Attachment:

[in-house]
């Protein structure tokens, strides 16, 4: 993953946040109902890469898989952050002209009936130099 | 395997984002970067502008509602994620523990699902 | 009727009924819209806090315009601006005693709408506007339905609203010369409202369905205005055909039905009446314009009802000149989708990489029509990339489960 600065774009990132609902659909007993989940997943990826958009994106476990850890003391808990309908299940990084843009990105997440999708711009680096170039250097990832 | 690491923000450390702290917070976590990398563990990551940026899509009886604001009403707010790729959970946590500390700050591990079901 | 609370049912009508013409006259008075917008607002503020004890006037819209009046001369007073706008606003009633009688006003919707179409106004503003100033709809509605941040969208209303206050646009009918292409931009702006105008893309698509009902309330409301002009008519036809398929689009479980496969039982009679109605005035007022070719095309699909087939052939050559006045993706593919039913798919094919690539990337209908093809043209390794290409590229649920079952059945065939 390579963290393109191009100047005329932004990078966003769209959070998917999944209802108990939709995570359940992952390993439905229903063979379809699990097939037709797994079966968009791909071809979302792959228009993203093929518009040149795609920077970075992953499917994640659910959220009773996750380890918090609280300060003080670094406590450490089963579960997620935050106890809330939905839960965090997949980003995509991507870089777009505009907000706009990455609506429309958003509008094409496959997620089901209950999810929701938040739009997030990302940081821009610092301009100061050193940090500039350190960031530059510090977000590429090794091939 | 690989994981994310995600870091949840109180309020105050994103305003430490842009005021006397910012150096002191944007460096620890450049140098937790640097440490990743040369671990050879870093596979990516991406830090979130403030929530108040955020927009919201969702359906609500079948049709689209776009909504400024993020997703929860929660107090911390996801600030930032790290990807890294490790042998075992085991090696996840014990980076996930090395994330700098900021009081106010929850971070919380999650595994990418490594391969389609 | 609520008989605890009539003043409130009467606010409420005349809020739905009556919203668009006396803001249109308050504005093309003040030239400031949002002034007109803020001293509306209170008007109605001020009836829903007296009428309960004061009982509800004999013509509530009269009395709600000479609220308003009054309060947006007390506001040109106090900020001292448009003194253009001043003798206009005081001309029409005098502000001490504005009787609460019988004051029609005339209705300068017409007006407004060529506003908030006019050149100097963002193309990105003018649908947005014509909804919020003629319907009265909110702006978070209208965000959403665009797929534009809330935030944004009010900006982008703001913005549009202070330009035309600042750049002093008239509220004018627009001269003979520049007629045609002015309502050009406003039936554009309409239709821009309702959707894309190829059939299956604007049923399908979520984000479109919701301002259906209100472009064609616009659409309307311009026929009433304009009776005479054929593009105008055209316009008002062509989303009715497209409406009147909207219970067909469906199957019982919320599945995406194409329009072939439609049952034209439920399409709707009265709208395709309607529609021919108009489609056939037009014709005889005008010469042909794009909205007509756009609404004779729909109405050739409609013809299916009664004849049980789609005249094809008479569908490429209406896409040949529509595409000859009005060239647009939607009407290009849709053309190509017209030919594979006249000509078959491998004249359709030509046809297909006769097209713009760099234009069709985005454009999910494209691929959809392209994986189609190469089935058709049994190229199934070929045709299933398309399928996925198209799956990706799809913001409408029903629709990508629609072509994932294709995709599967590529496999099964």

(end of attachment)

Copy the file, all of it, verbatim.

[in-house]
């Protein structure tokens, strides 16, 4: 993953946040109902890469898989952050002209009936130099 | 395997984002970067502008509602994620523990699902 | 009727009924819209806090315009601006005693709408506007339905609203010369409202369905205005055909039905009446314009009802000149989708990489029509990339489960 600065774009990132609902659909007993989940997943990826958009994106476990850890003391808990309908299940990084843009990105997440999708711009680096170039250097990832 | 690491923000450390702290917070976590990398563990990551940026899509009886604001009403707010790729959970946590500390700050591990079901 | 609370049912009508013409006259008075917008607002503020004890006037819209009046001369007073706008606003009633009688006003919707179409106004503003100033709809509605941040969208209303206050646009009918292409931009702006105008893309698509009902309330409301002009008519036809398929689009479980496969039982009679109605005035007022070719095309699909087939052939050559006045993706593919039913798919094919690539990337209908093809043209390794290409590229649920079952059945065939 390579963290393109191009100047005329932004990078966003769209959070998917999944209802108990939709995570359940992952390993439905229903063979379809699990097939037709797994079966968009791909071809979302792959228009993203093929518009040149795609920077970075992953499917994640659910959220009773996750380890918090609280300060003080670094406590450490089963579960997620935050106890809330939905839960965090997949980003995509991507870089777009505009907000706009990455609506429309958003509008094409496959997620089901209950999810929701938040739009997030990302940081821009610092301009100061050193940090500039350190960031530059510090977000590429090794091939 | 690989994981994310995600870091949840109180309020105050994103305003430490842009005021006397910012150096002191944007460096620890450049140098937790640097440490990743040369671990050879870093596979990516991406830090979130403030929530108040955020927009919201969702359906609500079948049709689209776009909504400024993020997703929860929660107090911390996801600030930032790290990807890294490790042998075992085991090696996840014990980076996930090395994330700098900021009081106010929850971070919380999650595994990418490594391969389609 | 609520008989605890009539003043409130009467606010409420005349809020739905009556919203668009006396803001249109308050504005093309003040030239400031949002002034007109803020001293509306209170008007109605001020009836829903007296009428309960004061009982509800004999013509509530009269009395709600000479609220308003009054309060947006007390506001040109106090900020001292448009003194253009001043003798206009005081001309029409005098502000001490504005009787609460019988004051029609005339209705300068017409007006407004060529506003908030006019050149100097963002193309990105003018649908947005014509909804919020003629319907009265909110702006978070209208965000959403665009797929534009809330935030944004009010900006982008703001913005549009202070330009035309600042750049002093008239509220004018627009001269003979520049007629045609002015309502050009406003039936554009309409239709821009309702959707894309190829059939299956604007049923399908979520984000479109919701301002259906209100472009064609616009659409309307311009026929009433304009009776005479054929593009105008055209316009008002062509989303009715497209409406009147909207219970067909469906199957019982919320599945995406194409329009072939439609049952034209439920399409709707009265709208395709309607529609021919108009489609056939037009014709005889005008010469042909794009909205007509756009609404004779729909109405050739409609013809299916009664004849049980789609005249094809008479569908490429209406896409040949529509595409000859009005060239647009939607009407290009849709053309190509017209030919594979006249000509078959491998004249359709030509046809297909006769097209713009760099234009069709985005454009999910494209691929959809392209994986189609190469089935058709049994190229199934070929045709299933398309399928996925198209799956990706799809913001409408029903629709990508629609072509994932294709995709599967590529496999099964």